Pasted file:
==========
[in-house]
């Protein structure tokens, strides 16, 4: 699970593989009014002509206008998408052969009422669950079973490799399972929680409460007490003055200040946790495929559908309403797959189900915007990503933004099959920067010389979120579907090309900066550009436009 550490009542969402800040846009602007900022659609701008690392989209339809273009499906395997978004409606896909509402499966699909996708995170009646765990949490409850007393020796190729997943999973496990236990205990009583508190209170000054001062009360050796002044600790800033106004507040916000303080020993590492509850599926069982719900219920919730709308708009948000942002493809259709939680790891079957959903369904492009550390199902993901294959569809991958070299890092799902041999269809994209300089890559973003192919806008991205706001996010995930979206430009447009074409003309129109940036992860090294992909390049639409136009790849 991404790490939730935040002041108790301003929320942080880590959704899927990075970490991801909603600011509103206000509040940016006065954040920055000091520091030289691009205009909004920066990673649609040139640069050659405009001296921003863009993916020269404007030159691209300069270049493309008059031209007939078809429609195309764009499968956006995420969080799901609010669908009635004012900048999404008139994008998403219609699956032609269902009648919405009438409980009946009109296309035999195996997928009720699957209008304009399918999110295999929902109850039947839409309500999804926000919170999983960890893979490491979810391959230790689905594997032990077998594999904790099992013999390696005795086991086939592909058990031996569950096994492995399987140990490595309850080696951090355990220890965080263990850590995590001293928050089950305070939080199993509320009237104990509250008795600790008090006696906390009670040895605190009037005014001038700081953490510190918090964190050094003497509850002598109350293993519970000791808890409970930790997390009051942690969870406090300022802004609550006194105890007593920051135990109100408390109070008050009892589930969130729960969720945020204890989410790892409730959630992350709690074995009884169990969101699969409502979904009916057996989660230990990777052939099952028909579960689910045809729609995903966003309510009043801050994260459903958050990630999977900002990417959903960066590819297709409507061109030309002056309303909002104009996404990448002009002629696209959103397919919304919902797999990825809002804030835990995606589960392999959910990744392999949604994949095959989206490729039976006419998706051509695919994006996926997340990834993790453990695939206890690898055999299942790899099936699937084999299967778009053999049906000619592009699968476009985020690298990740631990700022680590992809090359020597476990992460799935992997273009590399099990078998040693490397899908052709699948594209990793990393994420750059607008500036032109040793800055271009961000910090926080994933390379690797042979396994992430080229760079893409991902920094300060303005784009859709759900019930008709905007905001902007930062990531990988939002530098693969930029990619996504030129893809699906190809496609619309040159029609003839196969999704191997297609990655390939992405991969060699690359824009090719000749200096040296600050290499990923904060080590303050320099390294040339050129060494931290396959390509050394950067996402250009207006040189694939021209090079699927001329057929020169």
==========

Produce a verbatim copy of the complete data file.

[in-house]
């Protein structure tokens, strides 16, 4: 699970593989009014002509206008998408052969009422669950079973490799399972929680409460007490003055200040946790495929559908309403797959189900915007990503933004099959920067010389979120579907090309900066550009436009 550490009542969402800040846009602007900022659609701008690392989209339809273009499906395997978004409606896909509402499966699909996708995170009646765990949490409850007393020796190729997943999973496990236990205990009583508190209170000054001062009360050796002044600790800033106004507040916000303080020993590492509850599926069982719900219920919730709308708009948000942002493809259709939680790891079957959903369904492009550390199902993901294959569809991958070299890092799902041999269809994209300089890559973003192919806008991205706001996010995930979206430009447009074409003309129109940036992860090294992909390049639409136009790849 991404790490939730935040002041108790301003929320942080880590959704899927990075970490991801909603600011509103206000509040940016006065954040920055000091520091030289691009205009909004920066990673649609040139640069050659405009001296921003863009993916020269404007030159691209300069270049493309008059031209007939078809429609195309764009499968956006995420969080799901609010669908009635004012900048999404008139994008998403219609699956032609269902009648919405009438409980009946009109296309035999195996997928009720699957209008304009399918999110295999929902109850039947839409309500999804926000919170999983960890893979490491979810391959230790689905594997032990077998594999904790099992013999390696005795086991086939592909058990031996569950096994492995399987140990490595309850080696951090355990220890965080263990850590995590001293928050089950305070939080199993509320009237104990509250008795600790008090006696906390009670040895605190009037005014001038700081953490510190918090964190050094003497509850002598109350293993519970000791808890409970930790997390009051942690969870406090300022802004609550006194105890007593920051135990109100408390109070008050009892589930969130729960969720945020204890989410790892409730959630992350709690074995009884169990969101699969409502979904009916057996989660230990990777052939099952028909579960689910045809729609995903966003309510009043801050994260459903958050990630999977900002990417959903960066590819297709409507061109030309002056309303909002104009996404990448002009002629696209959103397919919304919902797999990825809002804030835990995606589960392999959910990744392999949604994949095959989206490729039976006419998706051509695919994006996926997340990834993790453990695939206890690898055999299942790899099936699937084999299967778009053999049906000619592009699968476009985020690298990740631990700022680590992809090359020597476990992460799935992997273009590399099990078998040693490397899908052709699948594209990793990393994420750059607008500036032109040793800055271009961000910090926080994933390379690797042979396994992430080229760079893409991902920094300060303005784009859709759900019930008709905007905001902007930062990531990988939002530098693969930029990619996504030129893809699906190809496609619309040159029609003839196969999704191997297609990655390939992405991969060699690359824009090719000749200096040296600050290499990923904060080590303050320099390294040339050129060494931290396959390509050394950067996402250009207006040189694939021209090079699927001329057929020169």